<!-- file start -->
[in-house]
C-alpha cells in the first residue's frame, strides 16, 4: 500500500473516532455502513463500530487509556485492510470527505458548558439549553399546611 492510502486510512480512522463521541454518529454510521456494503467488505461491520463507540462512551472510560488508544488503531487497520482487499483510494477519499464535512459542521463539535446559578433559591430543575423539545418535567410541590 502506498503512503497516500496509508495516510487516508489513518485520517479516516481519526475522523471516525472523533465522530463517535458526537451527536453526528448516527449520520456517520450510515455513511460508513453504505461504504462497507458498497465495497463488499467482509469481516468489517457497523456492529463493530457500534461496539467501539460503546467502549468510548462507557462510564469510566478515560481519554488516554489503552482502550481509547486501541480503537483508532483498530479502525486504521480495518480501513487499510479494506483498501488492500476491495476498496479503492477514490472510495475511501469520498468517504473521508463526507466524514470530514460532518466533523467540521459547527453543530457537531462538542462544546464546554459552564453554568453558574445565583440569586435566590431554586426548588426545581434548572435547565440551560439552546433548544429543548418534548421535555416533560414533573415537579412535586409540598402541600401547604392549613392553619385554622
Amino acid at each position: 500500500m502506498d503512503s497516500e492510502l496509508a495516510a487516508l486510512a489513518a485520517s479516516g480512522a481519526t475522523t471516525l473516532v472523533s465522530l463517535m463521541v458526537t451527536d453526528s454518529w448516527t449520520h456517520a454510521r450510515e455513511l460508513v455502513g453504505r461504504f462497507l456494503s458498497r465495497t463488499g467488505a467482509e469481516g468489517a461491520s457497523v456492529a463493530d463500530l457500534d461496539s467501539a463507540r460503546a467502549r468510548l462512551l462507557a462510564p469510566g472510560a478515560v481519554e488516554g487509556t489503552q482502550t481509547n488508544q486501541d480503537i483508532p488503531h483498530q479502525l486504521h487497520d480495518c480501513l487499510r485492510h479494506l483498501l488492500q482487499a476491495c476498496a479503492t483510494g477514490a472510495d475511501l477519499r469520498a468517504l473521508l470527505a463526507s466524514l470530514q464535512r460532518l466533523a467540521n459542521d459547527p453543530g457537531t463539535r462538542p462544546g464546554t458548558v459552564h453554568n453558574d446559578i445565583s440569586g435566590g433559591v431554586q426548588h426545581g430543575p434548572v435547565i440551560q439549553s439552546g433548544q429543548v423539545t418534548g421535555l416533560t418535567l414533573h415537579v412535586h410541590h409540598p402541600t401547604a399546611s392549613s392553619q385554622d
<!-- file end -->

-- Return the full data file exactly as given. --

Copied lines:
[in-house]
C-alpha cells in the first residue's frame, strides 16, 4: 500500500473516532455502513463500530487509556485492510470527505458548558439549553399546611 492510502486510512480512522463521541454518529454510521456494503467488505461491520463507540462512551472510560488508544488503531487497520482487499483510494477519499464535512459542521463539535446559578433559591430543575423539545418535567410541590 502506498503512503497516500496509508495516510487516508489513518485520517479516516481519526475522523471516525472523533465522530463517535458526537451527536453526528448516527449520520456517520450510515455513511460508513453504505461504504462497507458498497465495497463488499467482509469481516468489517457497523456492529463493530457500534461496539467501539460503546467502549468510548462507557462510564469510566478515560481519554488516554489503552482502550481509547486501541480503537483508532483498530479502525486504521480495518480501513487499510479494506483498501488492500476491495476498496479503492477514490472510495475511501469520498468517504473521508463526507466524514470530514460532518466533523467540521459547527453543530457537531462538542462544546464546554459552564453554568453558574445565583440569586435566590431554586426548588426545581434548572435547565440551560439552546433548544429543548418534548421535555416533560414533573415537579412535586409540598402541600401547604392549613392553619385554622
Amino acid at each position: 500500500m502506498d503512503s497516500e492510502l496509508a495516510a487516508l486510512a489513518a485520517s479516516g480512522a481519526t475522523t471516525l473516532v472523533s465522530l463517535m463521541v458526537t451527536d453526528s454518529w448516527t449520520h456517520a454510521r450510515e455513511l460508513v455502513g453504505r461504504f462497507l456494503s458498497r465495497t463488499g467488505a467482509e469481516g468489517a461491520s457497523v456492529a463493530d463500530l457500534d461496539s467501539a463507540r460503546a467502549r468510548l462512551l462507557a462510564p469510566g472510560a478515560v481519554e488516554g487509556t489503552q482502550t481509547n488508544q486501541d480503537i483508532p488503531h483498530q479502525l486504521h487497520d480495518c480501513l487499510r485492510h479494506l483498501l488492500q482487499a476491495c476498496a479503492t483510494g477514490a472510495d475511501l477519499r469520498a468517504l473521508l470527505a463526507s466524514l470530514q464535512r460532518l466533523a467540521n459542521d459547527p453543530g457537531t463539535r462538542p462544546g464546554t458548558v459552564h453554568n453558574d446559578i445565583s440569586g435566590g433559591v431554586q426548588h426545581g430543575p434548572v435547565i440551560q439549553s439552546g433548544q429543548v423539545t418534548g421535555l416533560t418535567l414533573h415537579v412535586h410541590h409540598p402541600t401547604a399546611s392549613s392553619q385554622d